Wednesday announced gains in digital
subscriber line (DSL) and wireless digital phone subscribers, gains that
show the incumbent telephone company is still able to successfully deploy
advanced voice and data services in the what they call a regulation-heavy
Verizon put a cap on 2001 with an estimated 1.2 million DSL customers and
29.4 million wireless phone customers with a net gain of 225,000 and
715,000 subscribers, respectively, in the fourth quarter. The DSL numbers
are in line with their projections from earlier in the year and their
wireless growth exceeded expectations.
In the long-distance telephone service department, Verizon ended a year of
heavy politicking with various federal and state regulatory bodies for 271
(long distance certification) approval, netting 7.4 million long-distance
customers around the U.S.
Verizon, and the other Baby Bells, have long sought the profits associated
with long distance after the break up of Ma Bell in the early 80s. Most
recently getting approval to provide service in Rhode Island, Verizon has
now managed to put 41 states under their long-distance belt.
Denny Strigl, Verizon Wireless president and chief executive officer, said
the gains were in line with expectations for the year.
“Fourth quarter growth was solid and in line with the disciplined strategy
we set at the beginning of the year to focus on the quality and
profitability — not just the quantity — of our customer base,” Strigl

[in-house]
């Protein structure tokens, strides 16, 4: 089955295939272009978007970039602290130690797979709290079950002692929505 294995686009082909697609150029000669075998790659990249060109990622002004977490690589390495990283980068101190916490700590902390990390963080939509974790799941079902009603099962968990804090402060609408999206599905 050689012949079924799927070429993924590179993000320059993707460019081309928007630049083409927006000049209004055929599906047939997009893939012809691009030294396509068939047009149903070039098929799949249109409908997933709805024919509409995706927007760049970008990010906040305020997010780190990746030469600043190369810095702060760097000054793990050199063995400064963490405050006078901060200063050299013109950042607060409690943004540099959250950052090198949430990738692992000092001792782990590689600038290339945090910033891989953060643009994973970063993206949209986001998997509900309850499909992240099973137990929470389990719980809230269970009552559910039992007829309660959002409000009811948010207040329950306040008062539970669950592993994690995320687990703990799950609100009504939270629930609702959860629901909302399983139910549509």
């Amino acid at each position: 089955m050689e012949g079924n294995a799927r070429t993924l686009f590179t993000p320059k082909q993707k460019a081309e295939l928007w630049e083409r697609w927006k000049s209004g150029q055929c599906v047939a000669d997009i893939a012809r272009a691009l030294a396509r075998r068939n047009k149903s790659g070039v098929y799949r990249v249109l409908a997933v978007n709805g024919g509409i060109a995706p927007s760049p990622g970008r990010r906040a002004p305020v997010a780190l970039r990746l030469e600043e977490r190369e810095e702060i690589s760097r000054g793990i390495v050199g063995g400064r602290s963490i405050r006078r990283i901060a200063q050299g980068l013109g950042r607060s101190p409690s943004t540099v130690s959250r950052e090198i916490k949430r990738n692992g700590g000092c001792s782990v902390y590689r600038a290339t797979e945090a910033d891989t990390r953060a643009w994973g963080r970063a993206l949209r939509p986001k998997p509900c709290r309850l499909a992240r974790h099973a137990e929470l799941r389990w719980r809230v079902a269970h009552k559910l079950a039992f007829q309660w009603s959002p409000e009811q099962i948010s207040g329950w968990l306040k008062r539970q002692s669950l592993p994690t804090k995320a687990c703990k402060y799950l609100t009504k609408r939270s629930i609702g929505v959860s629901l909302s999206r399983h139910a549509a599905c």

said. “With our premier network, we want to ensure that we attract and
retain customers who will use and value our product most.”
Verizon Wireless spent more than $4 billion dollars in 2001 to increase
their coverage footprint 13 percent around the nation and upgrade 20
percent of their network to allow for upcoming 2.5G and 3G data applications.
The wireless company, a venture with U.K.-based Vodaphone, is getting ready
for an initial
public offering (IPO) this spring.
Verizon’s success in 2001 comes at a time when no one, including themself,
would have thought it possible.
At the end of 2000, Verizon was going through some major growing pains,
which resulted in major service and email
outages that left customers without Internet connections for nearly a
month in some cases.
Verizon executives also spent much of 2001 trashing the 1996
Telecommunications Act, saying the too-stringent regulations were
strangling the company’s incentive to roll out high-speed Internet
services. Millions of dollars and thousands of man-hours by lobbyists in
Washington, D.C., were spent to push the maligned Tauzin-Dingell Broadband
Bill, which would have effectively put the Telco Act in the wastebasket.
Charles R. Lee, Verizon chairman and co-chief executive officer, downplayed
the regulation side of the story and focused on the challenges his
employee’s had to overcome to meet their targets, including repairing the
damage caused to one of its collocation facilities and other businesses
at Ground Zero in the 9-11 attacks.
With the stalled economy and in the aftermath of Sept. 11, Verizon’s first
full year of operation has been one of unprecedented challenge,” he
said. “Still — through the steadfast commitment, skill and experience of
Verizon employees — we have continued to focus on execution and on the
industry-leading profitability of our businesses. Today, we are a company
grown stronger because of the challenges we overcame in 2001.”
Verizon plans to give a full financial and operating run down of their
operations during a conference call Jan. 31.